“High-temperature gas-cooled reactors are one example of so-called fourth generation nuclear technologies (…) are safer and more efficient. They produce a higher temperature heat, which also improves efficiency, and also enables desalination, chemical processing, and other applications unavailable using today’s water-cooled nuclear reactors.”
Construction of World’s First Demonstration
High-Temperature Nuclear Reactor Begins in China
December 17, 2012
Last week, China’s National Nuclear Safety Administration granted a permit for the Shandong province modular nuclear power plant project to proceed to construction. This will be the world’s first commercial demonstration plant for a high-temperature gas-cooled reactor (HTGR) using pebble bed technology, which technology was developed in Germany. The German 300-MW demo plant at the Juelich nuclear research center operated from 1985-1988, and a similar U.S. HTGR project at Fort St. Vrain in Colorado was built. Both were discontinued during the heyday of anti-nuclear political sabotage in the 1980s. South Africa, the only other nation to work on pebble bed technology, cancelled its program in 2010.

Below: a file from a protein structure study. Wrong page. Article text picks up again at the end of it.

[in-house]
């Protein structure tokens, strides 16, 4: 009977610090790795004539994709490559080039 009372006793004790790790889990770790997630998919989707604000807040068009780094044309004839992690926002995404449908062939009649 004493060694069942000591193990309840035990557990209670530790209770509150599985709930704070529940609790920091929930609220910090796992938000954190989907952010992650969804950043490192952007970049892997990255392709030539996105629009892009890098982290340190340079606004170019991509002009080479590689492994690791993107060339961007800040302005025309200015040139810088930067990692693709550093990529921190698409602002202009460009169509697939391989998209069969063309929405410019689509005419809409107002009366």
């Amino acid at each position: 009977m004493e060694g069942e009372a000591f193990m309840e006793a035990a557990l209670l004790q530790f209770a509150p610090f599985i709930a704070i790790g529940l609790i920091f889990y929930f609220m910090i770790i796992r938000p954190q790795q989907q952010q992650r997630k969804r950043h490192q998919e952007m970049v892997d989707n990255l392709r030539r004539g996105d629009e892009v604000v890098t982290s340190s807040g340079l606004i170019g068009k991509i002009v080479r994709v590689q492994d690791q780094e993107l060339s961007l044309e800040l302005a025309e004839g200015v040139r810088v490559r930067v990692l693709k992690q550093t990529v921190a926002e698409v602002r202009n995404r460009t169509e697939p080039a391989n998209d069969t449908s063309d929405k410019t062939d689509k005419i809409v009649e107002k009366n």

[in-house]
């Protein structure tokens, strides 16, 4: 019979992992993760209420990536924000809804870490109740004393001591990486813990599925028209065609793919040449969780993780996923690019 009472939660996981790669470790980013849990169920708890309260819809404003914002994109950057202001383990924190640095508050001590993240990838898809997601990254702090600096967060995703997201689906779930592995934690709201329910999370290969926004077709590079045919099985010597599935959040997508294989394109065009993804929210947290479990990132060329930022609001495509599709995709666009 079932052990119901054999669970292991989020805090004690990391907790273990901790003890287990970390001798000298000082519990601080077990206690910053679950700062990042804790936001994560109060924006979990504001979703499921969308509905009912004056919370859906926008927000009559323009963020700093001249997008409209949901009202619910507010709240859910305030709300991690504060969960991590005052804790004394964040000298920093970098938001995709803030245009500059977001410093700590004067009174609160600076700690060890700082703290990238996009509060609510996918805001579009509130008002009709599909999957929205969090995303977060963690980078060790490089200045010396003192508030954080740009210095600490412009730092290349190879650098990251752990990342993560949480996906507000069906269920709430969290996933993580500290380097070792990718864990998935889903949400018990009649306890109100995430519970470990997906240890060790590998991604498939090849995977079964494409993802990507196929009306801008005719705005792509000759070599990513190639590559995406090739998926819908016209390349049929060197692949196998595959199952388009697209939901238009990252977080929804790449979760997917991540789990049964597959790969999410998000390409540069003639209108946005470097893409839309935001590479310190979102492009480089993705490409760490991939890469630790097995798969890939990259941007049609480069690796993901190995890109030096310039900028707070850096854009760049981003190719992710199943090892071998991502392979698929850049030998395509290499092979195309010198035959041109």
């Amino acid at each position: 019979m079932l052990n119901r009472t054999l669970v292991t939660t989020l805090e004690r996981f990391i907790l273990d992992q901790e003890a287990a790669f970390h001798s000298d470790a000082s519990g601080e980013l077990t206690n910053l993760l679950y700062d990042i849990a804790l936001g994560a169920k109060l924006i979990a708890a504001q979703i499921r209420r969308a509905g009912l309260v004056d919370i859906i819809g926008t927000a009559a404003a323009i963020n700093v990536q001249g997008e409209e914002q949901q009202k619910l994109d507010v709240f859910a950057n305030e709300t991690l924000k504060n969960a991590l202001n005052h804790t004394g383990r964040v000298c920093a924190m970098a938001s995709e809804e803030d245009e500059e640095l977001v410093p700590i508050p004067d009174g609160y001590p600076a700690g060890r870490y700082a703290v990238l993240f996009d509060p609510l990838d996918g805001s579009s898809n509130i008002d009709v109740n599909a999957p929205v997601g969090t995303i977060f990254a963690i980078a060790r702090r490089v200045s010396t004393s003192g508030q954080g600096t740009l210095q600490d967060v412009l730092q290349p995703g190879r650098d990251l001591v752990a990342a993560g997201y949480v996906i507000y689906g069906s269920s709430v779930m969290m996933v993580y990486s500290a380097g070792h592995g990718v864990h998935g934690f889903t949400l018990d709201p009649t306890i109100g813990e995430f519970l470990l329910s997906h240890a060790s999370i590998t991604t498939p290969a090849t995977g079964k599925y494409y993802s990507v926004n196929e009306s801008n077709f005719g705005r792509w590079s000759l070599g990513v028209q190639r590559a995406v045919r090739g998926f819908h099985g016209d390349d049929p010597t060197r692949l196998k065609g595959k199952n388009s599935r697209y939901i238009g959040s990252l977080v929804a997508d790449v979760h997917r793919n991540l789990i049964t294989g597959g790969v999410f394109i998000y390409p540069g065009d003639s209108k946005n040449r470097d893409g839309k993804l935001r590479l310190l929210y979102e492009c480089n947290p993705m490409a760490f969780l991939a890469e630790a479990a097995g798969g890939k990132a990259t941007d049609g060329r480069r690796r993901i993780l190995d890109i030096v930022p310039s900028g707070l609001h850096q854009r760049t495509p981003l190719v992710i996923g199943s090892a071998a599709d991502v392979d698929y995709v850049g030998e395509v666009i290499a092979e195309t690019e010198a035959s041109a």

HTGR technology development has been underway at Beijing’s Tsinghua University, which is investing 20% of the projected $478 million cost. The first two small modules are expected to come on line in 2016. Together, they will produce 210 MW of electricity, and are to be the first set of what will later be 18 HTGR modules at the site, comprising 3,800 MW of electric capacity.
High-temperature gas-cooled reactors are one example of so-called fourth generation nuclear technologies, which involve using gas turbines rather than steam turbines to create power, which are safer and more efficient. They produce a higher temperature heat, which also improves efficiency, and also enables desalination, chemical processing, and other applications unavailable using today’s water-cooled nuclear reactors.
Schiller Institute delegations led by Helga Zepp-LaRouche visited the Tshinghua University experimental reactor site several times during the 1990s, and this technology was featured in EIR’s 1997 Eurasian Landbridge report.
According to World Nuclear News, the SLG Group in Germany will supply 500,000 graphite-coated fuel spheres by the end of next year for the modules, and Duke Energy in the U.S. will train the nuclear power plant staff.
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